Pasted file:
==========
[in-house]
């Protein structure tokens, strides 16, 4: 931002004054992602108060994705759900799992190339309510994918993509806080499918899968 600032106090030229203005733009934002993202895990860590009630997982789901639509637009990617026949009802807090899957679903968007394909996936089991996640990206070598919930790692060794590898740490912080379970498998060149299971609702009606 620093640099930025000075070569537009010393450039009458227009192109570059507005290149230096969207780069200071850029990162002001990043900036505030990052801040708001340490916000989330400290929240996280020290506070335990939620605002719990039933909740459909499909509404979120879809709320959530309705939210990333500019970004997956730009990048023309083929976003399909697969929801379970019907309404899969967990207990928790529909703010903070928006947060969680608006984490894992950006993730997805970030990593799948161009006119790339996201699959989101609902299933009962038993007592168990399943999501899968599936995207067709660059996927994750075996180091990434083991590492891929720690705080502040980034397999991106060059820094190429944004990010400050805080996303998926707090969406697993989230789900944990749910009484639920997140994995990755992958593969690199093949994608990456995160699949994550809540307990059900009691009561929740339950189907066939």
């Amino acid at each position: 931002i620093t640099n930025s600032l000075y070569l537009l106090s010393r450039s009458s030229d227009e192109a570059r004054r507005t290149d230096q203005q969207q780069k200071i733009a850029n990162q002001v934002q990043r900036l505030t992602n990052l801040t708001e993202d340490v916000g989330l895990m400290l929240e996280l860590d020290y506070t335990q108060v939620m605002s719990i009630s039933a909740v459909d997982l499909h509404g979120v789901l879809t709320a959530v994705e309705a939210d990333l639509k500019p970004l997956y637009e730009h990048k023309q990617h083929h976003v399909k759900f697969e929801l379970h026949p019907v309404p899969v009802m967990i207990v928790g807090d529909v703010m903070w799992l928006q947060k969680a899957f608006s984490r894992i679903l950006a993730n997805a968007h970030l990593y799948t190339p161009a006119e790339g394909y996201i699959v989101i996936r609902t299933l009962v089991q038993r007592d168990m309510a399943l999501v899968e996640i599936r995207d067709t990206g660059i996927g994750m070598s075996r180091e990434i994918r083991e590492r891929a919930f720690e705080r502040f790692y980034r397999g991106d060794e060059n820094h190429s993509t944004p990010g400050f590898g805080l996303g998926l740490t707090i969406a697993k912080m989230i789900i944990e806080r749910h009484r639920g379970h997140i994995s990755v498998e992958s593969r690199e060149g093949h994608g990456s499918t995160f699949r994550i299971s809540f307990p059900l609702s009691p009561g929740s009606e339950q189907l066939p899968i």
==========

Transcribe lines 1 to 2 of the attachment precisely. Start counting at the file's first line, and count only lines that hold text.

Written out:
[in-house]
């Protein structure tokens, strides 16, 4: 931002004054992602108060994705759900799992190339309510994918993509806080499918899968 600032106090030229203005733009934002993202895990860590009630997982789901639509637009990617026949009802807090899957679903968007394909996936089991996640990206070598919930790692060794590898740490912080379970498998060149299971609702009606 620093640099930025000075070569537009010393450039009458227009192109570059507005290149230096969207780069200071850029990162002001990043900036505030990052801040708001340490916000989330400290929240996280020290506070335990939620605002719990039933909740459909499909509404979120879809709320959530309705939210990333500019970004997956730009990048023309083929976003399909697969929801379970019907309404899969967990207990928790529909703010903070928006947060969680608006984490894992950006993730997805970030990593799948161009006119790339996201699959989101609902299933009962038993007592168990399943999501899968599936995207067709660059996927994750075996180091990434083991590492891929720690705080502040980034397999991106060059820094190429944004990010400050805080996303998926707090969406697993989230789900944990749910009484639920997140994995990755992958593969690199093949994608990456995160699949994550809540307990059900009691009561929740339950189907066939």